7 Things Not to Do With Your Prescription Swim Goggles

Prescription swim goggles are among the best things that have ever happened to the glasses-wearing community. If you love to swim, visit the pool, go on lake-side camping trips or take sunny beach vacations, needing prescription lenses can be a major hassle. Everyone finds themselves, at one point or another, making the compromise bewteen keeping their glasses safe or being able to see. Actually going swimming almost always involves sacrificing visual clarity. Unless, of course, you have prescriptions swim goggles or a prescription mask to go swimming with.

Goggles have been the go-to swimwear solution because they are so versatile in how and where you can use them. More lightweight than a mask, your prescription goggles can even be comfortably transitioned on and off your face while you ‘air out’ your eye sockets between swims. Many people who get prescription goggles wear them all day alternating between keeping them on your eyes, propped up on your forehead, or dangling conveniently around your neck. You can wear them for swimming, water balloon¬†fights, and even finally gain the ability to see during rides at water parks.

However, as versatile as prescription swim goggles are, there are still some things that you shouldn’t do with them or while wearing them. Unfortunately, some of the things on our list today are mistakes that are all too easy to make after a long exciting day of water play with the ability to see clearly both in and out of the water.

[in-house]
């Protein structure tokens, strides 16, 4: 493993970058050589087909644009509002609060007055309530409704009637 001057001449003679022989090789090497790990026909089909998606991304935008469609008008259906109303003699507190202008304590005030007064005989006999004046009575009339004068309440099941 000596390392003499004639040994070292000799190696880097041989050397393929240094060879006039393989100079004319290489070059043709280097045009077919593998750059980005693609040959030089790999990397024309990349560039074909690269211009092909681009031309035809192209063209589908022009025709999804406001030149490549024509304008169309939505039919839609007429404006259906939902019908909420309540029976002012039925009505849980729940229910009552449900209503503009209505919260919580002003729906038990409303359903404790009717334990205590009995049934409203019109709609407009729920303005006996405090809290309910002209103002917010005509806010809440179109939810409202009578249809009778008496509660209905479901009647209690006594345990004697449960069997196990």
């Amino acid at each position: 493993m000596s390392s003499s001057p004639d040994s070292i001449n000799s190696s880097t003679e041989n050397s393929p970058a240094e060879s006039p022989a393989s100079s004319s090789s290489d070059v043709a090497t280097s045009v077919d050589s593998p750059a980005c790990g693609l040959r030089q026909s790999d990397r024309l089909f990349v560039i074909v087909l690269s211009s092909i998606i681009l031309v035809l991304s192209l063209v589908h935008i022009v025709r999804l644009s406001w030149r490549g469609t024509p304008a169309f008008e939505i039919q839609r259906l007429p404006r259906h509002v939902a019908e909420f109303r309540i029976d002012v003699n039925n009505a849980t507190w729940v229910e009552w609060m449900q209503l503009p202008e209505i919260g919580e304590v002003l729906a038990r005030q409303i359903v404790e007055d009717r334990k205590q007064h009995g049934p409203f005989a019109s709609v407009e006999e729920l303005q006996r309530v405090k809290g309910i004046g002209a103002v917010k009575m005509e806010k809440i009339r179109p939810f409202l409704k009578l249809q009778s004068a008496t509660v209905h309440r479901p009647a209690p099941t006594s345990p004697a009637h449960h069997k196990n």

1) Sleep in Them

Swimming is an incredibly enjoyable pastime and when combined with the heady powers of direct sunlight, even adults feel the draw of the warm after-swim nap. With a towel draped over your deck chair or a sunny patch of grass, it’s nice to stretch out in a sunbeam and let the afternoon comfortably lull you to sleep. But don’t do this while your goggles are still on your face. This is a particularly easy mistake to make for glasses-wearers who are used to a little extra weight over the nose and eyes and have been known to fall asleep with glasses on from time to time.

Leaving your goggles on to sleep is a quick recipe for waking up with uncomfortable and sore ‘raccoon eyes’ whether or not they were not completely sealed to your face at the time. Even propped up on your forehead is a good way to get forehead ovals and over-expose your goggles to the sun.

2) Wear Them Sunbathing

Speaking of sunlight exposure, it’s important to remember that swim goggles are made of perfectly normal soft plastic which is not well known for withstanding many hours of the sun’s rays. As we all know, you don’t necessarily have to be asleep to spend several hours of a water-play day lying in a sunbeam. In fact, many people recreationally sunbathe to simply enjoy the warm rays and perhaps build up a certain amount of tan. However, when doing this, take care to remember where your goggles are. If they are on your head and your head is in direct sunlight for hours, your goggles are likely to take a certain amount of heat damage even if you are awake at the time.

3) Rough Housing